Most people imagine their retirement nest to be a haven with an amazing view of the sunset each evening. They spend their entire lives saving for their golden years. However, if your retirement plans include settling down in a foreign location, there are certain tax implications you need to be aware of.
Do Your Research
The first step towards ensuring a proper retirement plan is to research the tax laws of the country you wish to move to. This will give you adequate time to plan your retirement accordingly.
Some countries only tax the income sourced in their own country, which allows the American expats with a US-based income to live tax-free on the said income. However, for countries that tax their residents’ worldwide income, expats will have to pay taxes accordingly. Also, this will affect the residency status, as it would serve them better to rent rather than own property abroad to avoid becoming a resident of that nation.
In some cases, you can also stand to benefit from a number of tax credits applicable to American expats. Thus, it’s essential for you to familiarize with the tax laws of the country you wish to migrate to.
US Tax Rules for Expats
US citizens living in any city across the globe with a net income of at least $12,000 – for the salaried employees, or $400 (for the self-employed lot) are required to file for US tax return.
For people paying taxes in their current state of existence, they are not required to file early. Their deadlines have been extended to June 15, which can further be requested to be extended till October 15, if required.
Diminishing Double Taxation
The best way to avoid double taxation for expats is to claim various tax benefits awarded by the IRS. These are against the taxes paid in a city abroad for the income generated overseas or even income based in the US.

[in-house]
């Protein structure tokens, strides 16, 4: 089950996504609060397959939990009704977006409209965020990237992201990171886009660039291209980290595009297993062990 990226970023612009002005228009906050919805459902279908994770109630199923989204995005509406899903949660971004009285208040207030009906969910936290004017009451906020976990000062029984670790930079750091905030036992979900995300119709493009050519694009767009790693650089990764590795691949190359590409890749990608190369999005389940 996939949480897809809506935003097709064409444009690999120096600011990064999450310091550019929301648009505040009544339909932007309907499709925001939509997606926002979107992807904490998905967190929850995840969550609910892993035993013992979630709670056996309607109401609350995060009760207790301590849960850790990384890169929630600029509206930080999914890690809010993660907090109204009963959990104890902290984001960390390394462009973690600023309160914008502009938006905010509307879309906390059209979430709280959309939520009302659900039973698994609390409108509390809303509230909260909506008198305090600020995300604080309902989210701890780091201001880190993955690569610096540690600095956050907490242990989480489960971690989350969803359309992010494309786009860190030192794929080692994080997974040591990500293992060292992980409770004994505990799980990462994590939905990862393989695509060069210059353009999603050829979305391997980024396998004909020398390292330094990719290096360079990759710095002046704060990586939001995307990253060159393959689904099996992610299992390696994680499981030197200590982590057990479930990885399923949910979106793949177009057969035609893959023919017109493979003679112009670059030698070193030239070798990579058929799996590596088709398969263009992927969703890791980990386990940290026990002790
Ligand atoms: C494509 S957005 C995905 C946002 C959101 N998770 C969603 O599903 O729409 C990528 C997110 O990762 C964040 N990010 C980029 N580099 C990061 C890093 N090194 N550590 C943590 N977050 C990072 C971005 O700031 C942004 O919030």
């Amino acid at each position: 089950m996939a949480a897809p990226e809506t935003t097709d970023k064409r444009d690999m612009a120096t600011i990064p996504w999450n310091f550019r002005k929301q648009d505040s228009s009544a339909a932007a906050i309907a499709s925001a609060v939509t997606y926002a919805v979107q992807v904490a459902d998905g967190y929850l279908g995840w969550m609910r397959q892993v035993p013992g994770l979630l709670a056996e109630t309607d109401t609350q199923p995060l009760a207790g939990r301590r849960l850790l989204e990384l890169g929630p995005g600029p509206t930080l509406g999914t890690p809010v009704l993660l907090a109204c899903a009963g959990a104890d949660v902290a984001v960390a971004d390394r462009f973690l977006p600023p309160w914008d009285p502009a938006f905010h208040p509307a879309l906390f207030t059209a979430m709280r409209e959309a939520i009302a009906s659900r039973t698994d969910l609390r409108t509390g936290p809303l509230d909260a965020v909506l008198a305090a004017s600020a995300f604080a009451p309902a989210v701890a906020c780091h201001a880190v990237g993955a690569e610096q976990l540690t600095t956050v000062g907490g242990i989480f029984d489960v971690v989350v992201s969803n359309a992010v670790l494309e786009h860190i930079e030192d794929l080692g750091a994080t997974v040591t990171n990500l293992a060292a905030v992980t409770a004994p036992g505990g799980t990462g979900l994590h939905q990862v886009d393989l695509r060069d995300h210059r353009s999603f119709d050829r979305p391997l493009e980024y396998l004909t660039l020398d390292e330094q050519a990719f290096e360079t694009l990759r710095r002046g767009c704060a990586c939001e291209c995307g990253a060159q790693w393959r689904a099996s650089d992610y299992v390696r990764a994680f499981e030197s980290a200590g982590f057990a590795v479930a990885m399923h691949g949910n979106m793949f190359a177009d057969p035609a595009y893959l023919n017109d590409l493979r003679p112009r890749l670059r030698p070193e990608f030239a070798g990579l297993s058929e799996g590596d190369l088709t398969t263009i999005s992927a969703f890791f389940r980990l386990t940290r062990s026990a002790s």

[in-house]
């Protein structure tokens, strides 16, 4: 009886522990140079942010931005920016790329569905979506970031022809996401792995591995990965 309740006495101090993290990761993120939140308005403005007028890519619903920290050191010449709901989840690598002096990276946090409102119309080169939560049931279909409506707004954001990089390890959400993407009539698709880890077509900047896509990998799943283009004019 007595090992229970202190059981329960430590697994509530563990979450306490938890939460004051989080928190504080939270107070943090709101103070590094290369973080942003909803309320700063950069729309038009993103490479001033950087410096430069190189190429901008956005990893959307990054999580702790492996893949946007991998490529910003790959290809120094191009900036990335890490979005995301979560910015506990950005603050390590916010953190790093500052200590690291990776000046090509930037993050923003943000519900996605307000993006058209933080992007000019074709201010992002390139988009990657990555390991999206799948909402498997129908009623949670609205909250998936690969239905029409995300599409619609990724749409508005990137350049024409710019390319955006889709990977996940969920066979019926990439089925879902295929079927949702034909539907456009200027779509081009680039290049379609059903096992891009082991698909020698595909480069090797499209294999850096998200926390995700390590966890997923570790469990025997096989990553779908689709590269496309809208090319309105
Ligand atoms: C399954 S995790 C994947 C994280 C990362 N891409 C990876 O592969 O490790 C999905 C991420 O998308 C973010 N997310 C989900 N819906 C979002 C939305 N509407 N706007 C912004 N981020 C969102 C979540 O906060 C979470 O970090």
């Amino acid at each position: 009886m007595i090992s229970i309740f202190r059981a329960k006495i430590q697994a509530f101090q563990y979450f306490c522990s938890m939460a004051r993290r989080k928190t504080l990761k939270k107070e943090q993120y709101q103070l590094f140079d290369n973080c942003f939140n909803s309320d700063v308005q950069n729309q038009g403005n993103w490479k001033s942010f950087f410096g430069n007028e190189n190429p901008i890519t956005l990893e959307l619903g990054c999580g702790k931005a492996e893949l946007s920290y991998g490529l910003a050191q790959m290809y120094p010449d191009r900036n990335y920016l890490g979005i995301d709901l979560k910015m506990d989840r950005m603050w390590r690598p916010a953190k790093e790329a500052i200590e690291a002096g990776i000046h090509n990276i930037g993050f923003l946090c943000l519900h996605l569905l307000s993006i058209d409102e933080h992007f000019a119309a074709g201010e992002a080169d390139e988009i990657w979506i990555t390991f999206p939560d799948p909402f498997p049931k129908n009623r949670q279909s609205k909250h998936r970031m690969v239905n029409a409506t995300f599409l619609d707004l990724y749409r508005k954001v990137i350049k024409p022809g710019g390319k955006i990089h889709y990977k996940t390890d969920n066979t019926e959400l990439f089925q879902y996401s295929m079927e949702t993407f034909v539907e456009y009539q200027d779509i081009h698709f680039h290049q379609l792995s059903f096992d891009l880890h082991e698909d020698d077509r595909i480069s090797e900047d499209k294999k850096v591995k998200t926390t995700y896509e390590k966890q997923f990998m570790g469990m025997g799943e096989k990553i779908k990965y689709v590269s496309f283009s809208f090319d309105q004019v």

Retired American residents still working part-time or freelance, can claim the Foreign Earned Income Exclusion by filling out the Form 2555 while filing their federal income tax.
This can earn them deductions up to $100,000 deductions on US-based income, as long as they can prove that they meet the IRS criteria for living abroad.
The tax policies for each US state varies and it is important for you to be completely aware of the tax laws applicable in their state before making retirement plans.
Some states expect expats to keep paying even after moving out. In this case, people usually change their state of residence before moving abroad, to avoid being “double taxed” later on.
Reporting your finances
With Foreign Bank Account Report (FBAR), in effect, all Americans including the American expats, are expected to report all foreign holdings in terms of property, bank account details, and other possessions if the cumulative value of the said possessions should exceed $10,000 at any time during the year.
Another rule is that American expats with over $200,000 of foreign financial assets may have to report them on Form 8938, as well.
Form 8938, also known as The Statement of Specified Foreign Financial Assets requires all Americans (including expats) to report “your specified foreign financial assets if the total value of all the specified foreign financial assets in which you have an interest is more than the appropriate reporting threshold.”
To understand all the possible tax implications and possible deductions better, it is advisable to consult professionals and forming a well-informed retirement strategy. Such an approach will save you a generous amount of hard earned dollars, as well as make your transition into the golden years of your life as smooth as silk!
Confused about the retirement plans? Talk to us! Email to us at firstname.lastname@example.org for a quick consultation.